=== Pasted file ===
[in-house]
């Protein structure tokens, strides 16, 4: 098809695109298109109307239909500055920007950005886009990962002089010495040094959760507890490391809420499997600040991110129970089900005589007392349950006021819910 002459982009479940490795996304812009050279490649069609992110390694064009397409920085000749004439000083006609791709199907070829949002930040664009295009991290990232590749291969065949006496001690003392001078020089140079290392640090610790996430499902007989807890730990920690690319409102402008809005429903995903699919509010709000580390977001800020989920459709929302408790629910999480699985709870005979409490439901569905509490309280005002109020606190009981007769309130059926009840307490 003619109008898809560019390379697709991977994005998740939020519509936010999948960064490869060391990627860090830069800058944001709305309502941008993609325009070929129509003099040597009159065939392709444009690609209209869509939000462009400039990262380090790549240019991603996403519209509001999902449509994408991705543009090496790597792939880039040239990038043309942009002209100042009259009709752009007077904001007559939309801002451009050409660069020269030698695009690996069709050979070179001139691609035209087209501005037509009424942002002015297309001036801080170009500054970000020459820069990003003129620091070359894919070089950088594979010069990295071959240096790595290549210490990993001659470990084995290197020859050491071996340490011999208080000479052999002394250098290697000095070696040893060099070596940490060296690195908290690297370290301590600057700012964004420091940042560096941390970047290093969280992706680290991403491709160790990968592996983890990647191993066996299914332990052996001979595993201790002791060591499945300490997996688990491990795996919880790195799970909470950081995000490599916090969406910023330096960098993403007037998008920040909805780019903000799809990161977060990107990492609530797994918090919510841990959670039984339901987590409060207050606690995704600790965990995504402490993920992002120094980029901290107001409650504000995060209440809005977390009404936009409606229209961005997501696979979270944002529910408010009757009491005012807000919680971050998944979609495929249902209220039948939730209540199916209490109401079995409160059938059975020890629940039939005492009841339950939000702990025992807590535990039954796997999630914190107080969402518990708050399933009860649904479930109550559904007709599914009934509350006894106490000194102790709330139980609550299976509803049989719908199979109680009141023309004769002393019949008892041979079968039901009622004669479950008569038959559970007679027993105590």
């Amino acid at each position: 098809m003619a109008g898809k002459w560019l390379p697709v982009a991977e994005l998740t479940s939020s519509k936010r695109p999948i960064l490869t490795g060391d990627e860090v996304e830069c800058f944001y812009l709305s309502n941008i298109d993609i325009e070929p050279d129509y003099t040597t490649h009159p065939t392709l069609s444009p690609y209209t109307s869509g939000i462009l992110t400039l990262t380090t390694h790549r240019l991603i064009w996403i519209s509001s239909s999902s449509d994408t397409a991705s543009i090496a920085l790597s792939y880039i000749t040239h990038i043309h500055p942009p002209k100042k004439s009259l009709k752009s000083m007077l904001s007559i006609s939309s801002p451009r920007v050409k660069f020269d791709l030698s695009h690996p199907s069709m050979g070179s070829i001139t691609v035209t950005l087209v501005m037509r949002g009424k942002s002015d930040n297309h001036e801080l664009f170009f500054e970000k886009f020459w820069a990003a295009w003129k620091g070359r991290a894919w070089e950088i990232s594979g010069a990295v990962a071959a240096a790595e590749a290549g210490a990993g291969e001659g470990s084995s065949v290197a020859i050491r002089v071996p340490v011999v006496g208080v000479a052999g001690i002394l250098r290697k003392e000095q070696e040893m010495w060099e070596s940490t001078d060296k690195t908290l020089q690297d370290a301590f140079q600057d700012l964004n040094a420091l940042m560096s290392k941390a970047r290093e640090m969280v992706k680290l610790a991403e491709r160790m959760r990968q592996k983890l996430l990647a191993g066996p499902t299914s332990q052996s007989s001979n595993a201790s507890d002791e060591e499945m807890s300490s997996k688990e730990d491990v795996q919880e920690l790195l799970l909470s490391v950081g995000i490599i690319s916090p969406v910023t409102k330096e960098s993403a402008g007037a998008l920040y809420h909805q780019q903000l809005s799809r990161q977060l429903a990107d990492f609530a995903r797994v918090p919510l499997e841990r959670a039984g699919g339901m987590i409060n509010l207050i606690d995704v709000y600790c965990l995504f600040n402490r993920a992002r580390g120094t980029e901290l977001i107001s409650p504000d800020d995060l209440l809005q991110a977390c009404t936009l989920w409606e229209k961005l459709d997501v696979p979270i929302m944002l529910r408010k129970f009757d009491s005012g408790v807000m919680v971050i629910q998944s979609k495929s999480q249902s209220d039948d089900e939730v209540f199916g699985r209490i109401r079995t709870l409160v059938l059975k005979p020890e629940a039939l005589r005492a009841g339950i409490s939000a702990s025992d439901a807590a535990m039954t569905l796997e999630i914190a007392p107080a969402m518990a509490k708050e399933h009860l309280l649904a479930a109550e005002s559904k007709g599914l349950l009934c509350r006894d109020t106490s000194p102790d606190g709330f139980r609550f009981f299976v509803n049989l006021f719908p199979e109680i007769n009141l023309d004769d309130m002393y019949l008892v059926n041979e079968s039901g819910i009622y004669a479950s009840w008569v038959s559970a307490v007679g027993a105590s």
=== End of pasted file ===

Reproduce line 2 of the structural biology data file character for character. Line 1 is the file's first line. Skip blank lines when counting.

């Protein structure tokens, strides 16, 4: 098809695109298109109307239909500055920007950005886009990962002089010495040094959760507890490391809420499997600040991110129970089900005589007392349950006021819910 002459982009479940490795996304812009050279490649069609992110390694064009397409920085000749004439000083006609791709199907070829949002930040664009295009991290990232590749291969065949006496001690003392001078020089140079290392640090610790996430499902007989807890730990920690690319409102402008809005429903995903699919509010709000580390977001800020989920459709929302408790629910999480699985709870005979409490439901569905509490309280005002109020606190009981007769309130059926009840307490 003619109008898809560019390379697709991977994005998740939020519509936010999948960064490869060391990627860090830069800058944001709305309502941008993609325009070929129509003099040597009159065939392709444009690609209209869509939000462009400039990262380090790549240019991603996403519209509001999902449509994408991705543009090496790597792939880039040239990038043309942009002209100042009259009709752009007077904001007559939309801002451009050409660069020269030698695009690996069709050979070179001139691609035209087209501005037509009424942002002015297309001036801080170009500054970000020459820069990003003129620091070359894919070089950088594979010069990295071959240096790595290549210490990993001659470990084995290197020859050491071996340490011999208080000479052999002394250098290697000095070696040893060099070596940490060296690195908290690297370290301590600057700012964004420091940042560096941390970047290093969280992706680290991403491709160790990968592996983890990647191993066996299914332990052996001979595993201790002791060591499945300490997996688990491990795996919880790195799970909470950081995000490599916090969406910023330096960098993403007037998008920040909805780019903000799809990161977060990107990492609530797994918090919510841990959670039984339901987590409060207050606690995704600790965990995504402490993920992002120094980029901290107001409650504000995060209440809005977390009404936009409606229209961005997501696979979270944002529910408010009757009491005012807000919680971050998944979609495929249902209220039948939730209540199916209490109401079995409160059938059975020890629940039939005492009841339950939000702990025992807590535990039954796997999630914190107080969402518990708050399933009860649904479930109550559904007709599914009934509350006894106490000194102790709330139980609550299976509803049989719908199979109680009141023309004769002393019949008892041979079968039901009622004669479950008569038959559970007679027993105590």